The inverted output from the flip-flop is connected back to the D input. This means that for each clock pulse, the flip-flop output will be the opposite of what it was. So it will toggle between HIGH and LOW as long as it receives a continuous clock signal.

The LEDs L1 and L2 symbolize the Heads and Tails of a coin. Since one is connected to the normal output and the other to the inverted output, only one of them will be lit at a time.

Coin tosser circuit with IC 4013

To build this circuit you’ll need:

  • A 555 Timer
  • A chip with D flip-flops, such as the CD4013BE
  • A red and green LED (L1, L2)
  • Two 10 kΩ resistors (R3, R4) for the LEDs. (These resistor values depend on your supply voltage)
  • A pushbutton (S1)
  • A capacitor (C1) – any value from 1 nF to 10 µF should work fine
  • Two 1 kΩ resistors (R1, R2)
  • One 10k resistor (R5)
  • Note: Some versions of the 555 Timer require a 0.01µF capacitor from pin 5 down to ground/minus
  • Note: The Set and Clr pins of the D flip flop should be connected to ground to avoid weird behavior from noise

C1, R1, and R2 set the clock frequency from the 555 Timer. Use the following values to create about 48 clock pulses per second (values from our 555 timer calculator):

C1: 10 µF
R1: 1000 Ω
R2: 1000 Ω

R5 is just a pull-down resistor (works similar to a pull-up resistor) to keep pin 4 of the 555 Timer LOW when the button is not pushed. This keeps the 555 Timer in a reset state so that it does not send out any clock pulses.

R5: Can be any value from 10k to 100k Ω

Alternatives and Equivalents for CD4013

You likely find the 4013 IC marked as CD4013, NTE4013, MC14013, HCF4013, TC4013, or HEF4013. Usually with a few extra characters at the end (Ex: CD4013BE).

This has to do with the manufacturer of the chip and the technology used. But the functionality and the pins are the same.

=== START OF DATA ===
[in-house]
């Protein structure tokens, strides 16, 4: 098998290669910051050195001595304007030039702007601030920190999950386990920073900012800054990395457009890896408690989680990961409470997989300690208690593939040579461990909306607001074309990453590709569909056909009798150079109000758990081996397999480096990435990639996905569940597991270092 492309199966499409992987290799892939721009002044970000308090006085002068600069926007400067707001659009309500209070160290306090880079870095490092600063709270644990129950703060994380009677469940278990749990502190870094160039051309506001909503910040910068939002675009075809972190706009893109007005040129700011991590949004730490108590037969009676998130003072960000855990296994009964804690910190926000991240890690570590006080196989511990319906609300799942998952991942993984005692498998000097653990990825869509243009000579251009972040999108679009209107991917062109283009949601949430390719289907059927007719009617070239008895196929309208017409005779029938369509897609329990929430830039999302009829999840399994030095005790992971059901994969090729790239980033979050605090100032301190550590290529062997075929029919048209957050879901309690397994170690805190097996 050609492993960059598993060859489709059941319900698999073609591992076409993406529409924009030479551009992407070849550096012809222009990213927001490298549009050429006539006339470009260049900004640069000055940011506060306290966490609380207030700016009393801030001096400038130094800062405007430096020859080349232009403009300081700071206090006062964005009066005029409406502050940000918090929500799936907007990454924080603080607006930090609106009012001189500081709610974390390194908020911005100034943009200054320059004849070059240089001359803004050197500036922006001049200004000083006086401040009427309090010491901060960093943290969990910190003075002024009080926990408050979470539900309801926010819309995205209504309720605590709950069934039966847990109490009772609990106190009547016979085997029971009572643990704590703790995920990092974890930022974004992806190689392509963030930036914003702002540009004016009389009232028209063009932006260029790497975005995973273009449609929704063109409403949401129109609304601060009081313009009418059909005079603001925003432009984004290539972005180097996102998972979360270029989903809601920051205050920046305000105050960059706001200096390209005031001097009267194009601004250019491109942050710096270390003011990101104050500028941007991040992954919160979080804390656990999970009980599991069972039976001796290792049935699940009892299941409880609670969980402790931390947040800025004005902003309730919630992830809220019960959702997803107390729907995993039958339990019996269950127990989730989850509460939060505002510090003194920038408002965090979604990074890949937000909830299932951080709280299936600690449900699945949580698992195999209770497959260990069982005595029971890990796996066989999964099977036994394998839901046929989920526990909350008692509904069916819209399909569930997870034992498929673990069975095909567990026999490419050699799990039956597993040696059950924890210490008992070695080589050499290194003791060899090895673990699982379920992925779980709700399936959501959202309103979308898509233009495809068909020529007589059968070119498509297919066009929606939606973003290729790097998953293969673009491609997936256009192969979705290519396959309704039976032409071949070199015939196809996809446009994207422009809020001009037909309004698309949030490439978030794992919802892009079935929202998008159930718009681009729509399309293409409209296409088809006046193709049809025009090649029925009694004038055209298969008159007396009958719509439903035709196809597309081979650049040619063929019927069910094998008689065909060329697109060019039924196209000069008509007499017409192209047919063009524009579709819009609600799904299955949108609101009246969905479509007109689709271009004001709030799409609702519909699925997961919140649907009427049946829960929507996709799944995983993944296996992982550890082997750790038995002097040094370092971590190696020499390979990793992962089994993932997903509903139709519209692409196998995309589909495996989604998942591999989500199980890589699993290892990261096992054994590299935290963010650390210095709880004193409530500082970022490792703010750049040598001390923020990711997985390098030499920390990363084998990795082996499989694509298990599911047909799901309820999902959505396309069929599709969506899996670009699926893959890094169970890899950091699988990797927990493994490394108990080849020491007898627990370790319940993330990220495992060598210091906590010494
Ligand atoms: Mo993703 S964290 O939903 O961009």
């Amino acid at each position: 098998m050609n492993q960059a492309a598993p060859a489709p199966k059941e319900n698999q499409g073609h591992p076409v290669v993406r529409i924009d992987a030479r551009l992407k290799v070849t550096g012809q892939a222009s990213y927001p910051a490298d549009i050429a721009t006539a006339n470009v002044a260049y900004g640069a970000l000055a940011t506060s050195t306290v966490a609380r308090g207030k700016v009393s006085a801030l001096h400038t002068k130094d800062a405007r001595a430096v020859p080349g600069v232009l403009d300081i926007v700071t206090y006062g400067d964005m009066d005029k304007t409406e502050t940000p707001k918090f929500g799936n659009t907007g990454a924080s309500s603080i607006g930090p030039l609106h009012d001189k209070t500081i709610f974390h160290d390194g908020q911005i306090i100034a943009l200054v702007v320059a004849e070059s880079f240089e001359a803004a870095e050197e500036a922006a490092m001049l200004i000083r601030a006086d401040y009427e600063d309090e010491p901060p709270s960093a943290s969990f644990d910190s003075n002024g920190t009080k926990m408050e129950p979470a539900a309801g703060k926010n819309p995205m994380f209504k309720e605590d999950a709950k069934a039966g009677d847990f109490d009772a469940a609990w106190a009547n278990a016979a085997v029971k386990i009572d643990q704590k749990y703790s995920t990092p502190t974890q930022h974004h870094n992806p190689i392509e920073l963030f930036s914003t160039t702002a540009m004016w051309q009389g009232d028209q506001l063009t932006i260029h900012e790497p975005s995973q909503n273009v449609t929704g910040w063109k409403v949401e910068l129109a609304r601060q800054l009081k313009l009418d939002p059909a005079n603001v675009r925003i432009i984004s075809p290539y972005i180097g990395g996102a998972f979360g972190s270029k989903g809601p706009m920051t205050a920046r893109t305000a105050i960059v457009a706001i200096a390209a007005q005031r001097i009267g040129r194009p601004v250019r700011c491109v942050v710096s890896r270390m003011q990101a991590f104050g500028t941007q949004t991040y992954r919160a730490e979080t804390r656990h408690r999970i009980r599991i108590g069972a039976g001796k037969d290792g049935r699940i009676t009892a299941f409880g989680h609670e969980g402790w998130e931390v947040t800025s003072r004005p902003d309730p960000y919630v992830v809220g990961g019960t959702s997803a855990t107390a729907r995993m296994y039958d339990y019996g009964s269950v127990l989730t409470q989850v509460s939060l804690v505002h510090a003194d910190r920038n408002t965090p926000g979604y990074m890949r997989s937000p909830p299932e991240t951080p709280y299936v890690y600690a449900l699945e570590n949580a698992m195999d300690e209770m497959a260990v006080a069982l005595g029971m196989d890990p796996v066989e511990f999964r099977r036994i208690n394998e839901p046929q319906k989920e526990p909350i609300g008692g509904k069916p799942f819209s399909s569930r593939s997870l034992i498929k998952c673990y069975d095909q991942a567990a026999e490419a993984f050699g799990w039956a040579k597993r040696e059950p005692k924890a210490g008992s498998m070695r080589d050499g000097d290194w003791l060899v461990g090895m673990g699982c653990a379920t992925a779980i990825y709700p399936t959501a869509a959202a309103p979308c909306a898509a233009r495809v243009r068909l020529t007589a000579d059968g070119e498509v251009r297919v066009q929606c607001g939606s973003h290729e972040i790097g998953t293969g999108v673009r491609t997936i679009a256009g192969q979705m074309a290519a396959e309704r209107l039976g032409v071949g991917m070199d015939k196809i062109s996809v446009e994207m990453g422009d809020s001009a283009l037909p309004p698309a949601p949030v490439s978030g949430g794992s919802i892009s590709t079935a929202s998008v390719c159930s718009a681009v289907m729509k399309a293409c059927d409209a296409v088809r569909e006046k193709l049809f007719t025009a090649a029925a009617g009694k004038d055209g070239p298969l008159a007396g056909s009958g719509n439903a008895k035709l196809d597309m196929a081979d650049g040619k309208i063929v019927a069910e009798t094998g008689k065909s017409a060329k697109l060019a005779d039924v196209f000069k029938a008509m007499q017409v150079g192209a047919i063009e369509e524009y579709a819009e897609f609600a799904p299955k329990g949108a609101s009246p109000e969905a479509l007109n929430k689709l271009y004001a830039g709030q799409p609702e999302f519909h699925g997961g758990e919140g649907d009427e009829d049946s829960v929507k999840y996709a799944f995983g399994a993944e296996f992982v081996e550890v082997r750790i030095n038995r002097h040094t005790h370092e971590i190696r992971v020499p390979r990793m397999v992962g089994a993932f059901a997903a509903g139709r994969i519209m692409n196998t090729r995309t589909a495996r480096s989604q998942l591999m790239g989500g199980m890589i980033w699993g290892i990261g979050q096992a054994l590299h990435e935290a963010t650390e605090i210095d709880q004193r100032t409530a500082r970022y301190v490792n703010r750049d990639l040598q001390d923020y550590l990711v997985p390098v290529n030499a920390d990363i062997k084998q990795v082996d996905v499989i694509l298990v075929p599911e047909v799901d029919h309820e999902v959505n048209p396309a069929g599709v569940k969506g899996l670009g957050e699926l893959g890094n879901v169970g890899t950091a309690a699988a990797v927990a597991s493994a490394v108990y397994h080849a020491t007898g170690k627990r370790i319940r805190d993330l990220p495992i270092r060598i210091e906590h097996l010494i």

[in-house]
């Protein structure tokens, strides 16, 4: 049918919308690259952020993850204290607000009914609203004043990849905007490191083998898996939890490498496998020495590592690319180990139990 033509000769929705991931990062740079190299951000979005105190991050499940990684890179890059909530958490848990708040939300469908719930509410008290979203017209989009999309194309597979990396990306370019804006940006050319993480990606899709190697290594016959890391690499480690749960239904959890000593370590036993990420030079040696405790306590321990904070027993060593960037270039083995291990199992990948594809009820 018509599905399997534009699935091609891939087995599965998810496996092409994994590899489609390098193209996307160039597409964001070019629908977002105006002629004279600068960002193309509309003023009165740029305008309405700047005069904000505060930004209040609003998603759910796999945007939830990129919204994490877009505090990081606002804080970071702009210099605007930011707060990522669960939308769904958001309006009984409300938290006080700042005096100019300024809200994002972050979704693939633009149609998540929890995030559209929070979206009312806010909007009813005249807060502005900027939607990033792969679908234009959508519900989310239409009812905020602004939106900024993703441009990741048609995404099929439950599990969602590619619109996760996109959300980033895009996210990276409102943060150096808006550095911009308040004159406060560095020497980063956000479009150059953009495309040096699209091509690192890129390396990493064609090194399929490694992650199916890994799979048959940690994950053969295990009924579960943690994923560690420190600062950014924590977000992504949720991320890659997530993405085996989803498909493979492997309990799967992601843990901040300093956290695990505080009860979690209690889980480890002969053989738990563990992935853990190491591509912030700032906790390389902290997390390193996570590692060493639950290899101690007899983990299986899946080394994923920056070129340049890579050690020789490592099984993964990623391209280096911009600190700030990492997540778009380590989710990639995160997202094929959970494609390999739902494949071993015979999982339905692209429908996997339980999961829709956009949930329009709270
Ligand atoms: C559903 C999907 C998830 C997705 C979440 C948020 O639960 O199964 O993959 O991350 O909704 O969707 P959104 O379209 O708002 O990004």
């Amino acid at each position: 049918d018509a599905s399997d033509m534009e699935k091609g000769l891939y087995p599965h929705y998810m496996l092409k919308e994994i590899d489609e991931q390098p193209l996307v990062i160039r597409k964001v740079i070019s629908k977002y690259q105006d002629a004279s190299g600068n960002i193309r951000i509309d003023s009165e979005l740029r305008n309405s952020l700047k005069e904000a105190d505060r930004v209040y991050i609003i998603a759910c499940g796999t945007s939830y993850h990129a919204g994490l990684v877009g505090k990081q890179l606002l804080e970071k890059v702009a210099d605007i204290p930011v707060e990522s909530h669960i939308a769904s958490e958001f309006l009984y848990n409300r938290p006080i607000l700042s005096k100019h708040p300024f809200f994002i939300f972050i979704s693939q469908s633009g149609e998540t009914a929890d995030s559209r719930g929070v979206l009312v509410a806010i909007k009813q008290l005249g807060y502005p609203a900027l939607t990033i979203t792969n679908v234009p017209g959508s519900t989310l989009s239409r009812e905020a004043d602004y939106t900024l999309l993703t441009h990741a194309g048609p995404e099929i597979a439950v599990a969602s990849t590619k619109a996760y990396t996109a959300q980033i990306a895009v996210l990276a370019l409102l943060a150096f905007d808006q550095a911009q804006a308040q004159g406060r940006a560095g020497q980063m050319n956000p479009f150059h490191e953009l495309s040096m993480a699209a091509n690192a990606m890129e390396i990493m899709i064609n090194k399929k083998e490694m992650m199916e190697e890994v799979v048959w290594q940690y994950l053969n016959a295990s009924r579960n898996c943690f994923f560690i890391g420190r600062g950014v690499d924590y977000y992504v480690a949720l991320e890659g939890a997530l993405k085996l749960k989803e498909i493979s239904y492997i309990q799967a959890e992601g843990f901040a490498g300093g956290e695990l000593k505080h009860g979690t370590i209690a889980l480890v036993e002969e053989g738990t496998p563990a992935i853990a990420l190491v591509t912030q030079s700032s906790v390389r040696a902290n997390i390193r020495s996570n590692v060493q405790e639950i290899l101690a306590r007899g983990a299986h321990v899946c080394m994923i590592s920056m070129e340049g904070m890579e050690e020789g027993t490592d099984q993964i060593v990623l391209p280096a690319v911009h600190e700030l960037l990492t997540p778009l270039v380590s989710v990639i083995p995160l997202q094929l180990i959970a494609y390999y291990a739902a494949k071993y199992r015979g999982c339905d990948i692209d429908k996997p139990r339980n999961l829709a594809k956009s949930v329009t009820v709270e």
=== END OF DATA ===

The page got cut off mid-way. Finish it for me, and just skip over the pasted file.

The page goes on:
Can’t find any of these chips in your local electronics store? Check out my list of online stores where you can find components and tools for all your electronics projects.

Or try one of the following IC alternatives with D flip-flops:

  • 4174: Hex D-type Flip-Flop
  • 4175: Quad D-type Flip-Flop
  • 40174: Hex D-type Flip-Flop
  • 40175: Quad D-type Flip-Flop
  • 74HC74: Dual D-type Flip-Flop
  • 74HC79: Dual D-type Flip-Flop

4013 Datasheet

Download the PDF datasheet for the IC 4013 here:

CD4013B (Texas Instruments)
HEF4013B (Nexperia)

Go back to the full overview of the 4000-series integrated circuits

6 thoughts on “CD4013 – A Basic CMOS Chip With Two D Flip-Flops”

  1. There’s a typo. The value of C1 in the 555 timer circuit should be 22uF for a frequency of about 20 pulses per second, not 22pF. 22pF will give a theoretical frequency of about 20 million pulses per second, though in practice the 555 won’t oscillate at all.

    Also, you shouldn’t really leave the R and S inputs to the D flip-flop floating. All unused CMOS input pins should be tied to either VDD or GND, depending on how you want them to behave, otherwise they tend to oscillate and behave unpredictably.


Leave a Comment